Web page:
Charting a way forward

The SNP has announced a new date for the special independence convention which was originally scheduled to be held on March 19 but was postponed due to the resignation of Nicola Sturgeon. The event was intended to give SNP members the opportunity to decide how to proceed with achieving a vote on independence in the face of the UK Supreme Court’s ruling that the Scottish Parliament does not have the legal authority to hold an independence referendum without the consent of Westminster and the refusal of the Labour, Conservative, and Lib Dem parties to accept that the current Scottish Parliament has a mandate for an independence referendum despite the fact that the issue of another independence referendum dominated the last Holyrood elections and the parties opposing another referendum lost by a significant margin.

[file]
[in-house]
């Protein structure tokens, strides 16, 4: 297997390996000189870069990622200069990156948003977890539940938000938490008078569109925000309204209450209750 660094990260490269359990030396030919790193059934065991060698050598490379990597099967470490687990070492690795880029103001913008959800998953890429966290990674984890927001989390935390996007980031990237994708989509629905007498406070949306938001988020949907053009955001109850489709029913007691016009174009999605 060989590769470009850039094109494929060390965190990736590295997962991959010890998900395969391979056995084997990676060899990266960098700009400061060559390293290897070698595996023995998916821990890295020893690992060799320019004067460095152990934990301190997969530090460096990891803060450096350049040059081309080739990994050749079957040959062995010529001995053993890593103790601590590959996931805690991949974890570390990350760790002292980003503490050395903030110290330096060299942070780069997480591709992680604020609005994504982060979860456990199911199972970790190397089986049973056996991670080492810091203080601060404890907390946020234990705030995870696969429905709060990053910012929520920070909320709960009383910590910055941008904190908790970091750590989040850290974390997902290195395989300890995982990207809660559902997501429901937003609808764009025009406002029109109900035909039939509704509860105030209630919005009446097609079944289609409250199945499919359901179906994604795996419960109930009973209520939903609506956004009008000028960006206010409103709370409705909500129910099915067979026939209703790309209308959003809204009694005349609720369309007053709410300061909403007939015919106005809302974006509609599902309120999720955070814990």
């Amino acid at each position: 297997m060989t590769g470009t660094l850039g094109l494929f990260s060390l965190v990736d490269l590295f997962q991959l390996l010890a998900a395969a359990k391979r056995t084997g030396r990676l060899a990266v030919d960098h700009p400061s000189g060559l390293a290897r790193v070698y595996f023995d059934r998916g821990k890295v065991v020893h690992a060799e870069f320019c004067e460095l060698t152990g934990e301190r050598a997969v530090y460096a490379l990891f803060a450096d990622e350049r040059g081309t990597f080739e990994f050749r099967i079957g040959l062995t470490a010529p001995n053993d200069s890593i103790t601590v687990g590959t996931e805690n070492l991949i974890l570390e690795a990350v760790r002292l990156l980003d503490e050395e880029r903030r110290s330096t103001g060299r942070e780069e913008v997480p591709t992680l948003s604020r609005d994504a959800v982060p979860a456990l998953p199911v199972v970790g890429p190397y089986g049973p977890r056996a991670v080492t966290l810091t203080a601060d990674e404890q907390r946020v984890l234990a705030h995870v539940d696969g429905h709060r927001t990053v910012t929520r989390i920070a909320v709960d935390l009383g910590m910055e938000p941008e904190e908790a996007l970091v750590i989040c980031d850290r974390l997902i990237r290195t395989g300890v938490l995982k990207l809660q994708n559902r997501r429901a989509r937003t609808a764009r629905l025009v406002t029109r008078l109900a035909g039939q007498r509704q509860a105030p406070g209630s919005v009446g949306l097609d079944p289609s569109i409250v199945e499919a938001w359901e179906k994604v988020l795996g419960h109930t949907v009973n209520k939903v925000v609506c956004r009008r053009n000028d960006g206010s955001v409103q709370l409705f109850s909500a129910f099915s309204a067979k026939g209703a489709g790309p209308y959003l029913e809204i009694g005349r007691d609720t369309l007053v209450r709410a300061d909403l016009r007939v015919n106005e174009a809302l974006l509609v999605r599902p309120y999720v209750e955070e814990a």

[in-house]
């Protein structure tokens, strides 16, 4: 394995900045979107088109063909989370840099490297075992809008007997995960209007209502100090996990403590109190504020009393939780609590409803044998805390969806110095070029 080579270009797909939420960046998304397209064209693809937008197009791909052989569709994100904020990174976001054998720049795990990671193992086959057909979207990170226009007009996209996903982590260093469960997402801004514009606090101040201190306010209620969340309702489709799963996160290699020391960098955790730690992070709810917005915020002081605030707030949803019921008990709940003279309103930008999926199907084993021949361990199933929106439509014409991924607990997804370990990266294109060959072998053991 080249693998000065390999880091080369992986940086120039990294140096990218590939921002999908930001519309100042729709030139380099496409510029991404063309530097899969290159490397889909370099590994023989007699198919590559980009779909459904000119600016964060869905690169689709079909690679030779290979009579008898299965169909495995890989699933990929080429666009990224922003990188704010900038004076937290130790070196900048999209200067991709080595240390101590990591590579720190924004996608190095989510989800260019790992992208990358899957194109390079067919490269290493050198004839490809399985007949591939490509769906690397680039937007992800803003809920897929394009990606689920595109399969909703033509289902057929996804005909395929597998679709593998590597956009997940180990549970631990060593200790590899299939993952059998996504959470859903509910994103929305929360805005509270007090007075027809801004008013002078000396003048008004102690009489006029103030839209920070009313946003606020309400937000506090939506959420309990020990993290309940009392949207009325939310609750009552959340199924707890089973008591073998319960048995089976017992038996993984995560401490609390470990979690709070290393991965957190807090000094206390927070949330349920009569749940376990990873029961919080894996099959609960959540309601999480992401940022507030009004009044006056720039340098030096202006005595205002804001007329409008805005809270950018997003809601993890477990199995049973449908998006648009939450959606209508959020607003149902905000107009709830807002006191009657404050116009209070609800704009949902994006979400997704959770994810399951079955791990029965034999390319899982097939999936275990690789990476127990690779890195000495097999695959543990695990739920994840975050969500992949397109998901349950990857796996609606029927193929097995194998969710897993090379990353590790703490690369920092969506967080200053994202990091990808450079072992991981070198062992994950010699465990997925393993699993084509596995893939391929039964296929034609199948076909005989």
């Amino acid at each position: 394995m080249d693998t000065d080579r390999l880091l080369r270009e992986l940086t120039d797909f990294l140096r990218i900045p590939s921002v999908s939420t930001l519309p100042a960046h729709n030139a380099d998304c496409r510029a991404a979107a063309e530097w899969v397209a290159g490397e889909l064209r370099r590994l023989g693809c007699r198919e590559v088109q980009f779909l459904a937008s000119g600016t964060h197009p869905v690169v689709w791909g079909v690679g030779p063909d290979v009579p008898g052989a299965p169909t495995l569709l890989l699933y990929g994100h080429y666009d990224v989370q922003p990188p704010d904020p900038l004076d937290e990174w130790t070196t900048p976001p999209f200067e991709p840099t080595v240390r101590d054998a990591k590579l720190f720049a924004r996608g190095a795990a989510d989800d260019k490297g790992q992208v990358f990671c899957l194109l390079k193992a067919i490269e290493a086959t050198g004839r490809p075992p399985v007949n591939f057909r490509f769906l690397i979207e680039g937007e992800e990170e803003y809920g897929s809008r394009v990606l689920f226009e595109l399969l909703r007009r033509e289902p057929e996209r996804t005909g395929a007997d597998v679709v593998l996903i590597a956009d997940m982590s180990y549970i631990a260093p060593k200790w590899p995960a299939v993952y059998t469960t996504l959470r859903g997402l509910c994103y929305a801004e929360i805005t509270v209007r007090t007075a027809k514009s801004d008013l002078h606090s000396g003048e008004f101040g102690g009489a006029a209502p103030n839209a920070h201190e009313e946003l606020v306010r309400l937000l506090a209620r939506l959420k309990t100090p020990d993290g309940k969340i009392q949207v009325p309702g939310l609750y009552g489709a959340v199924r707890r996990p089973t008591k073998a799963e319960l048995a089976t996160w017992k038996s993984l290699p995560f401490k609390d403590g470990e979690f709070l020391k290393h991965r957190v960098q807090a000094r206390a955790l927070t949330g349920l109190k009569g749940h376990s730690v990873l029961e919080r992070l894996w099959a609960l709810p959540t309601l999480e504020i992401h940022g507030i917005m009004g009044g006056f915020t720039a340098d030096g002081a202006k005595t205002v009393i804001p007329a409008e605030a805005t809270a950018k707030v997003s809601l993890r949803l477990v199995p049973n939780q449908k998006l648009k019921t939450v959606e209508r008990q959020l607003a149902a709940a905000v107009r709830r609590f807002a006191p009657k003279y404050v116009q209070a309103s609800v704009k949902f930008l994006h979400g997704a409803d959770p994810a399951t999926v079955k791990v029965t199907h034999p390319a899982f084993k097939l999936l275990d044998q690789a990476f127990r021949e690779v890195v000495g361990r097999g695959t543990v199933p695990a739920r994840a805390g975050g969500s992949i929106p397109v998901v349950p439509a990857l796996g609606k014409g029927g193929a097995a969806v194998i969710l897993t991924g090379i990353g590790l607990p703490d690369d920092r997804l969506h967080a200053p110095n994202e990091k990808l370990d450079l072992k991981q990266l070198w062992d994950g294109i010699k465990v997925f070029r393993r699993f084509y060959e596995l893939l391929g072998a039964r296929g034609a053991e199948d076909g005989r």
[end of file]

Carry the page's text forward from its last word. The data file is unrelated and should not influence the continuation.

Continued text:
It has now become evident that the Westminster parties will only accept the outcome of democratic events in Scotland if they produce a result which is acceptable to them. We also see this in the outcome of the 2016 EU referendum in which Scotland’s resounding vote against leaving the EU has been discounted by both the Labour and Conservative parties. Had the outcome of the 2014 independence referendum produced a 55% victory for the Yes campaign, it seems clear with the hindsight of everything that has happened in British politics since then that the Westminster parties would have found some means, however dubious, of refusing to accept the result. They don’t call it perfidious Albion for nothing.